"There are, after all, new facts that Merkel's government has thus far insisted upon ignoring. For one, the International Monetary Fund has recalculated and found that the austerity measures have had a much more detrimental effect on the country's real economy than had been previously thought. The deeper the cuts, the greater the collapse of both the economy and tax revenues -- essentially eliminating the benefits derived from the cuts. Most experts also now agree that Greece will never be able to get back on its feet without another significant slashing of debt. But Berlin has thus far been deaf to such concerns and will only confront reality after the election. How nice that we will now have two years of peace."
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« Reply #2792 on: Oct 25, 2012, 06:44 AM »

10/25/2012 12:44 PM

A Surge of Serbs and Macedonians: Germany Seeks to Halt Influx of Balkan Asylum Seekers

With a massive surge in asylum applications from people of the Roma minority from Serbia and Macedonia, Germany's interior minister is calling for new rules to expedite processing these cases. Although many come to the EU for better economic opportunities, they also face racial discrimination at home, advocacy groups say.

After observing an extreme rise in the number of asylum seekers from Serbia and Macedonia in recent weeks, Germany's interior minister is calling for tighter rules for processing the applications.

"Those who originate from safe countries, should be provided with reduced cash benefits in the future," Interior Minister Hans-Peter Friedrich, a conservative with Bavaria's Christian Social Union party, told the daily Die Welt.

Two weeks ago, Friedrich advised Germany's federal states that they could better defend themselves against the flood of applicants by providing vouchers for food and services rather than cash benefits to the asylum seekers, many of whom are of the Roma minority.

In December 2009, members of the border-free Schengen zone, which includes most European Union member states, lifted visa requirements on a number of Balkans nations, leading to a surge in the number of people entering into the EU from countries like Serbia and Macedonia.

Friedrich is demanding expedited procedures for approving or rejecting asylum applications. He said the right of appeal in Germany's legal system would make a fast-track, 48-hour process like Switzerland's impossible, but he would still like to see decisions on asylum made in the fastest possible way. Currently in Germany, the asylum process can take months to complete, and during that time food, accommodation and financial support are given to applicants.

"The huge inflow of Serbian and Macedonian citizens must be stopped immediately," Friedrich said earlier this month. "The quicker this happens, the less right they will have to state funds. Visa-free travel must not lead to abuse of the asylum rules. This will strain the readiness of Germans to help the truly needy and persecuted."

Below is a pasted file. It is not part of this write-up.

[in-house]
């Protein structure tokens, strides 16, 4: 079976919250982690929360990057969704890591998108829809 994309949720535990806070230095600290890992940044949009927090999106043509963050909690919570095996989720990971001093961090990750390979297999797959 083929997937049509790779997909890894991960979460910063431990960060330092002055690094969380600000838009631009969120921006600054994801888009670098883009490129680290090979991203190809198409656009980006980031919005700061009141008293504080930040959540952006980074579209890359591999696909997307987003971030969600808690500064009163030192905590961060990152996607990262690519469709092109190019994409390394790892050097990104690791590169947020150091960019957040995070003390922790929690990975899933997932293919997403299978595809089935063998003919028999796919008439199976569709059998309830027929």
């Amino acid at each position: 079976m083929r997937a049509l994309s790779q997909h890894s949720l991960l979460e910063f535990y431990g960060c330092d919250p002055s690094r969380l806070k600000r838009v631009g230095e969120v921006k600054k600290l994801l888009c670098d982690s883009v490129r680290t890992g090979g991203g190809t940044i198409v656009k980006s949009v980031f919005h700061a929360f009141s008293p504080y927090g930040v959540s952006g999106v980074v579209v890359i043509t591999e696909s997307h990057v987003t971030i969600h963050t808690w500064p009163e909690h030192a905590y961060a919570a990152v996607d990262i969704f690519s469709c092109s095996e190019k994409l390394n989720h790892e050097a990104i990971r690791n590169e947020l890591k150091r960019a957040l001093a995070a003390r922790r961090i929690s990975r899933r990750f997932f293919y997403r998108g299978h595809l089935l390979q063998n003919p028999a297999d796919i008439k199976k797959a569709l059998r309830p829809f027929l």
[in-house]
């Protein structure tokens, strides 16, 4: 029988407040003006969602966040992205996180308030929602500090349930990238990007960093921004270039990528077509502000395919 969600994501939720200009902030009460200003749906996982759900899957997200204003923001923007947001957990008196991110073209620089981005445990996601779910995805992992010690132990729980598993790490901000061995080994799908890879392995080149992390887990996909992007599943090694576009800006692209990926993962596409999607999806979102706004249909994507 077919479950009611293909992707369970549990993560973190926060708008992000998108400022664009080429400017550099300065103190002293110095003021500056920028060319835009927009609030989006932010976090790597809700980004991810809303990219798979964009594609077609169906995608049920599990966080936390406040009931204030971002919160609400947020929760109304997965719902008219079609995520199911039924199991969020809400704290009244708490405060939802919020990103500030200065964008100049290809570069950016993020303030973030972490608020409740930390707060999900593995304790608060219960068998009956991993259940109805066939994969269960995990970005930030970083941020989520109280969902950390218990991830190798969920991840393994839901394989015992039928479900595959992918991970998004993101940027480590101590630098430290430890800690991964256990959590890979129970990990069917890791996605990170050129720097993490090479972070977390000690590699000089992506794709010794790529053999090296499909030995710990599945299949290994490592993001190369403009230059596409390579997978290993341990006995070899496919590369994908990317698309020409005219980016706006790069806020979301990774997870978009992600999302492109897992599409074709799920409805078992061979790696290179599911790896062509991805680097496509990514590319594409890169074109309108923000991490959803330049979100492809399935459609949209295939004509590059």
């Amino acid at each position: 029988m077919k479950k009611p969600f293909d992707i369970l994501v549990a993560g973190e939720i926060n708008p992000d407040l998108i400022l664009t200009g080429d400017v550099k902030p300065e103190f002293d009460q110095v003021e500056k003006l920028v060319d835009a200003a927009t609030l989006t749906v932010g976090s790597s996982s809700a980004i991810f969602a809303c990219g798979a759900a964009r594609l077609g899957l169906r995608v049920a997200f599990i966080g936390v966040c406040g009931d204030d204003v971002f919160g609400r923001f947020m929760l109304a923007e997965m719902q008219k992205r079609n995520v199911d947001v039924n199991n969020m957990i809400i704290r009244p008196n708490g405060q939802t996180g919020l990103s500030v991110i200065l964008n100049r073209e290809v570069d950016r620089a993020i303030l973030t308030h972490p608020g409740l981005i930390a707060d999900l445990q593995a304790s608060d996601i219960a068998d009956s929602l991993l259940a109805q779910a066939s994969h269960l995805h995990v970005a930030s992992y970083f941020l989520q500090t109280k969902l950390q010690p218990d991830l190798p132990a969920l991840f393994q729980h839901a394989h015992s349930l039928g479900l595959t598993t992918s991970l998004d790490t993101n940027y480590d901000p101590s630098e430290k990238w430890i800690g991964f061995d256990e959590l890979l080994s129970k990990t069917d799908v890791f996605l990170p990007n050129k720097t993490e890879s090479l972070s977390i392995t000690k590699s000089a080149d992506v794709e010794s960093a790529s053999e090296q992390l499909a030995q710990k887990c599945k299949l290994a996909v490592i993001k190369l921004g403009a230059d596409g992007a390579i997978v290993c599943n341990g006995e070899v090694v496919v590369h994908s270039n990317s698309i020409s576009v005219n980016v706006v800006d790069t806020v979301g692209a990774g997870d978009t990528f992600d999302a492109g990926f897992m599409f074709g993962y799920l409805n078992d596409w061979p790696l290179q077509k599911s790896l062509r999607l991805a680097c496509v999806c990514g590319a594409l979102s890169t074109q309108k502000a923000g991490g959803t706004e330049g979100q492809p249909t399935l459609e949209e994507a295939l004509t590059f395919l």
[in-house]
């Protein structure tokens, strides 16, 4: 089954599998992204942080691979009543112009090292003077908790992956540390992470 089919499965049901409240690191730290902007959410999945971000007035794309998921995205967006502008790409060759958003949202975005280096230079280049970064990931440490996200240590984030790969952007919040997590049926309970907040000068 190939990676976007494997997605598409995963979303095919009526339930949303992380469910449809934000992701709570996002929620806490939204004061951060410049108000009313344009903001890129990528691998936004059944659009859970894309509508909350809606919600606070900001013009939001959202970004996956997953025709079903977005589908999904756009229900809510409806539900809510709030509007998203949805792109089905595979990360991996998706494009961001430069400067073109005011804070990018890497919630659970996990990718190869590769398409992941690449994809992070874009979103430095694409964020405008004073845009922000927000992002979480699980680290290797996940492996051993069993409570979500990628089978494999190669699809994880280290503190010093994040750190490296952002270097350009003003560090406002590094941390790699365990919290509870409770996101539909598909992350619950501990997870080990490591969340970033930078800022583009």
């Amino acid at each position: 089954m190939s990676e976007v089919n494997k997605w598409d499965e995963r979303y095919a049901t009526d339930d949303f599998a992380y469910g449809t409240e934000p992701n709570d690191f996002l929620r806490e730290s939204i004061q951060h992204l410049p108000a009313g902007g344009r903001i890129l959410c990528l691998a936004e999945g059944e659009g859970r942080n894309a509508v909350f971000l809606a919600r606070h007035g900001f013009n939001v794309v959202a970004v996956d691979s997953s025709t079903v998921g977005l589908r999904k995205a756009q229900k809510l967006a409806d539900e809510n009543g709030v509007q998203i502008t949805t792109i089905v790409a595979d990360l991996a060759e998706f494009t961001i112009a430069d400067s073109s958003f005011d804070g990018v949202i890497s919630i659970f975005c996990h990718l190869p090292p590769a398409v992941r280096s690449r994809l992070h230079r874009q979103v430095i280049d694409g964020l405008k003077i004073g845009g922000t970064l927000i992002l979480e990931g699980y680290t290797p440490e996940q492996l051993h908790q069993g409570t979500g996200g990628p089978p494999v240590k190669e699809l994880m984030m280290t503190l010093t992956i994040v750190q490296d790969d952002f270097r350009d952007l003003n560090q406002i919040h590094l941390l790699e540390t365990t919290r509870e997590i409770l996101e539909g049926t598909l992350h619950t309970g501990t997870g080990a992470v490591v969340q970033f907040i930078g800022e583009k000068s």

In order to deal with the flood of new asylum applications, Friedrich has ordered 60 new workers to be assigned to processing the cases at the Federal Office for Migration and Refugees in Nuremberg. "We need to ensure that the cases are processed swiftly," the interior minister said.

Friedrich has also ordered a review into whether a visa requirement should be imposed on both countries again. "We have to review the visa waiver program for Serbia and Macedonia," he said.

Ninety Percent of Applications Rejected

In September, the number of people from the two countries applying for asylum in Germany grew dramatically, with 1,395 coming from Serbia compared to 496 the previous month and 1,040 Macedonians compared to 620 in August. Earlier this month, Germany's mass-circulation Bild reported that from Oct. 1 to Oct. 10 alone, 1,841 Serbians and 591 Macedonians applied for asylum. It is believed that most of the applicants are seeking residence in Germany for economic reasons. In recent years, the paper reported, Germany has rejected 90 percent of asylum applications from these countries.

Criticism of the influx hasn't been the exclusive realm of conservatives, either. In a recent interview with public radio station SWR, Michael Hartmann, the center-left Social Democratic Party's expert on domestic policy issues said the government must take tougher action to fight against economically motivated migration.

It's not a new problem for Germany either. A spokesperson for the agency said that spikes in asylum seekers from Serbia and Macedonia had also occurred during the past two years, but never with the numbers being seen now. Overall, Germany saw a surge in asylum applications in September of 27.7 percent relative to August, for a total of 6,691 applications.

The problem is not exclusive to Germany. A similar phenomenon is also being witnessed in Belgium, Sweden and France. At Thursday's EU meeting, the European Commission is expected to report on the effect the visa waiver program has had on the influx of people from Balkan states. The debate over whether the visa waiver should temporarily be lifted is also expected to be on the agenda.